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GE/Rolls-Royce F136 JSF engine in jeopardy

Purse strings in Washington are tighter than they have been in years meaning funds for some defense projects are harder to get.

The Senate has voted for an amendment to the annual defense authorization bill that could eventually block the proposed second engine for the F-35 Joint Strike Fighter: the F136 from General Electric/Rolls-Royce. Aviation Week reports that Congress has earmarked unrequested funds for the F136, but the Senate adopted the amendment on July 23 that would require proof that the F136 engine would cut costs for the program overall. The program currently relies on the F135 engine from Pratt & Whitney.

The amendment was written by Sen. Joseph Lieberman from Connecticut who said, "The Department of Defense has long said that it neither wants nor intends to use an engine other than the one currently produced by Pratt & Whitney."

AviationWeek reports that Lieberman's claims are not entirely accurate. The Pentagon and Air force Leadership have been rejecting calls for the F136 alternative engine, but program leaders for the JSF have stressed that an alternative engine isn’t a bad idea. The bill will have to be amended in the House version if the F136 engine is to continue to be an option. Money for the F136 has been earmarked already in the House's defense appropriations bill.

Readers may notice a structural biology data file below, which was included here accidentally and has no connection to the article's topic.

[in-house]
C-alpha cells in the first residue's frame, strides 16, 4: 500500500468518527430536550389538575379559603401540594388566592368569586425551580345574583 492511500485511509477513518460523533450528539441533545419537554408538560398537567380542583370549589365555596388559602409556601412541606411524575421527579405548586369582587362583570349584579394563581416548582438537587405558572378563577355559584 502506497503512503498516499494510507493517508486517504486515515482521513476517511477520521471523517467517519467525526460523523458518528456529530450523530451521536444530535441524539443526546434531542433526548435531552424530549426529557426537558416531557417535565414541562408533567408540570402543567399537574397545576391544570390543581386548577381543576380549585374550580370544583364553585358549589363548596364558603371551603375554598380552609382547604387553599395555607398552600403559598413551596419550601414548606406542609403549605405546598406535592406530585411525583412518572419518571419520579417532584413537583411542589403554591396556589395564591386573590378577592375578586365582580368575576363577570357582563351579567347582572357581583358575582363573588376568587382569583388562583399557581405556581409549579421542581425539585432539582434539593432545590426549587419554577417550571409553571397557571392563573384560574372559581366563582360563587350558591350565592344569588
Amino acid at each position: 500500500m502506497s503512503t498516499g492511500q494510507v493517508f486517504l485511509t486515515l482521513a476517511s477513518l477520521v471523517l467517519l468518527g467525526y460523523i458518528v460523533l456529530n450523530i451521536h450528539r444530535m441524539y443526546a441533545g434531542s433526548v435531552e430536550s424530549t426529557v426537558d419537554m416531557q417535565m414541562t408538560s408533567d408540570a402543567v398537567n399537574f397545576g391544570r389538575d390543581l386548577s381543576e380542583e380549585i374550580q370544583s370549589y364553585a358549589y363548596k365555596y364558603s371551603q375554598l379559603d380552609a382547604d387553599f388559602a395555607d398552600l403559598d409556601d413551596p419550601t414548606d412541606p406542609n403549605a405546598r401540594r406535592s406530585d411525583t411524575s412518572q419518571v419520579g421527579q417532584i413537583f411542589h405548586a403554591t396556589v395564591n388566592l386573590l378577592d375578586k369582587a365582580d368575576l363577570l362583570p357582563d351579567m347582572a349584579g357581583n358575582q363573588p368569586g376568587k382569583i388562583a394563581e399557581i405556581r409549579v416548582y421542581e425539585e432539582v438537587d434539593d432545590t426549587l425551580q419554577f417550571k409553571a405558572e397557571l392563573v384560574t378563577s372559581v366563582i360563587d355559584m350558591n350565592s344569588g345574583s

GE spokesman Rick Kennedy said, "The funding battle over the GE Rolls-Royce F136 fighter engine for the JSF is far from over. The argument for an engine competition for the JSF, the largest fighter program in US history, is simply too compelling."

President Obama has threatened to veto a bill that comes to him promoting a second engine with a chance of disrupting the program. The Senate has already voted against more funds for the F-22 Raptor program.



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By hashish2020 on 7/27/2009 3:42:29 PM , Rating: 1
Are the admins for the PROJECT ITSELF---who only say it isn't a BAD idea---talk about coving your ass...

I personally think all defense projects should be pay for product----we pay X and you give us the product---if you cannot meet specs and prices and still take the contract, when you FAIL we reappropriate the money and simply run another bidding process

And for those saying we need TWO engine designs because of competition---it ISN'T competition if the government is footing the entire bill for both designs no matter what, it is simply redundant waste

For those that say we need a 700 billion plus defense budget because we defend our allies---well if you include our allies spending our "side" has almost all the advanced tech we need and aroun 70% of the world's defense budget

Talk about government waste




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